15 Rule — Apply sunscreen 15 minutes before going outside, use at least 15 SPF and reapply often.
Waterproof it — If you are swimming or exercising outdoors, use water-resistant or water-proof SPF, so you don’t have to reapply as often.
Who’s the fairest of them all — The fairer your skin, the higher SPF you need. But this does not mean that you can forget the SPF if you have more melatonin, which is the pigment that makes the skin darker. Everyone should use sunscreen.
Strong summer sun — There is more daylight during the summer and the sun is strongest from 10 a.m.- 4 p.m., so plan accordingly. If you like to go for walks, run outside or participate in other outdoor activities, try doing so in the morning before 10 a.m. or in the evening after 4 p.m.
Mirror, mirror — The sun has the ability to reflect off of water, sand, and even snow, so be aware of where you are when enjoying the outdoors.
Don’t forget the kiddies — Children should use at least 30 SPF. Babies less than 6 months old should not be out and exposed to the sun.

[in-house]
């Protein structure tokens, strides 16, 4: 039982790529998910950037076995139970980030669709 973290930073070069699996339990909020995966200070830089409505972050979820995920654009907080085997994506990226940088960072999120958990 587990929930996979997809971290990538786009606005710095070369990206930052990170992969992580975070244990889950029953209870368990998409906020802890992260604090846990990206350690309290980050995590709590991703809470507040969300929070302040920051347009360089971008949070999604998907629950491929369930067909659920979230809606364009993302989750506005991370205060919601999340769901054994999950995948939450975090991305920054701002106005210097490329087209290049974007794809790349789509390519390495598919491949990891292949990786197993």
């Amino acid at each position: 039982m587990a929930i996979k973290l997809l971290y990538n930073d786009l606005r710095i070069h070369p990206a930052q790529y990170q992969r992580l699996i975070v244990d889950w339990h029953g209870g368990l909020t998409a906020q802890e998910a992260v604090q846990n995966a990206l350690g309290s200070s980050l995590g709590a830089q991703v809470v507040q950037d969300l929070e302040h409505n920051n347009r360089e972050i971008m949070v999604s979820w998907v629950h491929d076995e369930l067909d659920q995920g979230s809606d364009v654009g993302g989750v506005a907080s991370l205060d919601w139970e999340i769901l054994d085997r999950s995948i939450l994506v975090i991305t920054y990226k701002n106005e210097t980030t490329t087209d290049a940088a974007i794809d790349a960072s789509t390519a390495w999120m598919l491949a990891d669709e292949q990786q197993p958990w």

Hard to reach spots — Don’t forget to apply sunscreen to your ears, nose, neck, lips, even your scalp and every hard to reach spot that gets ignored.
Accessories can help — For extra protection wear a hat with a wide brim, long sleeves or pants to hide your skin from the sun. Also try carrying an umbrella; my mom carries an umbrella rain or shine.
Don’t forget about your eyes — Your eyelids have very thin skin. Therefore, sunglasses become imperative. They don’t have to be expensive or fancy. The key is making sure they absorb UV rays 99 to 100 percent of the time.
Insects and SPF — Bug spray can weaken the SPF of your sunscreen. Therefore, if you are going to keep the mosquitoes away while playing in the sun, use a higher SPF.
Water, please — Stay hydrated by drinking plenty of water. Better skin health and health in general is related to how well your body is hydrated.